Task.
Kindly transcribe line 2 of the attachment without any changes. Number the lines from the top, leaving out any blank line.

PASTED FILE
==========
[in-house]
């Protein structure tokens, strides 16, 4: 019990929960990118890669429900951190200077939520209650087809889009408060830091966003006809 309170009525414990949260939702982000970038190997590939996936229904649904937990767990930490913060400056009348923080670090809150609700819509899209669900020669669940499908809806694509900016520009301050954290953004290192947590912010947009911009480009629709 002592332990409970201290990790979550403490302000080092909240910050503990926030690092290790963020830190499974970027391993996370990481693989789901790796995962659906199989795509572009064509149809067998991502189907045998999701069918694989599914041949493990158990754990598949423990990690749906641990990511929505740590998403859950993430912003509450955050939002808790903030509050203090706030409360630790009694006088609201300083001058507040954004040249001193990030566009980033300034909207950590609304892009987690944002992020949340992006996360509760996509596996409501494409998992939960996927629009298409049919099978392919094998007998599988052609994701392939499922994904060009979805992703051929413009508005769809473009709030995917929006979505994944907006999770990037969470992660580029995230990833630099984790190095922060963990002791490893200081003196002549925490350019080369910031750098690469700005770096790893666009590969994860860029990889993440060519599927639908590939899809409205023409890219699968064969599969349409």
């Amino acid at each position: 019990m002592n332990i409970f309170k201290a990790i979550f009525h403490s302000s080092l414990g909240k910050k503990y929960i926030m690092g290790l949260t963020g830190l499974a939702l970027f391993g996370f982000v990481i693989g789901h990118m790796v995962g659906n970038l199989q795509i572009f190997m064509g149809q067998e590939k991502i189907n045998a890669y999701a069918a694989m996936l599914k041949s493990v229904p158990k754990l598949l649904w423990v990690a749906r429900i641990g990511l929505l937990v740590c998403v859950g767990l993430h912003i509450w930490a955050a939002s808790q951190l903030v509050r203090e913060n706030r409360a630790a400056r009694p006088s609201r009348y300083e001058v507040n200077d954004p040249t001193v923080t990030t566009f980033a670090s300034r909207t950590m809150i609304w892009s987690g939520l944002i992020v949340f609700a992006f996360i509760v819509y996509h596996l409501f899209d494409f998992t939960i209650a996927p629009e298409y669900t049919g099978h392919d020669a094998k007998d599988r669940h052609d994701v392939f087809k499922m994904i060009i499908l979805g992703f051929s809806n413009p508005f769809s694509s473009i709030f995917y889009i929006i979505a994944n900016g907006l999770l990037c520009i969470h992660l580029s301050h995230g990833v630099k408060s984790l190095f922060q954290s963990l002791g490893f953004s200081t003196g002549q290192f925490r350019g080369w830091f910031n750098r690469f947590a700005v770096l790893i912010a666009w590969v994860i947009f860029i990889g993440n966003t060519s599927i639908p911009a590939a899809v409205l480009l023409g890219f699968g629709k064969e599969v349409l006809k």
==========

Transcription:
């Protein structure tokens, strides 16, 4: 019990929960990118890669429900951190200077939520209650087809889009408060830091966003006809 309170009525414990949260939702982000970038190997590939996936229904649904937990767990930490913060400056009348923080670090809150609700819509899209669900020669669940499908809806694509900016520009301050954290953004290192947590912010947009911009480009629709 002592332990409970201290990790979550403490302000080092909240910050503990926030690092290790963020830190499974970027391993996370990481693989789901790796995962659906199989795509572009064509149809067998991502189907045998999701069918694989599914041949493990158990754990598949423990990690749906641990990511929505740590998403859950993430912003509450955050939002808790903030509050203090706030409360630790009694006088609201300083001058507040954004040249001193990030566009980033300034909207950590609304892009987690944002992020949340992006996360509760996509596996409501494409998992939960996927629009298409049919099978392919094998007998599988052609994701392939499922994904060009979805992703051929413009508005769809473009709030995917929006979505994944907006999770990037969470992660580029995230990833630099984790190095922060963990002791490893200081003196002549925490350019080369910031750098690469700005770096790893666009590969994860860029990889993440060519599927639908590939899809409205023409890219699968064969599969349409």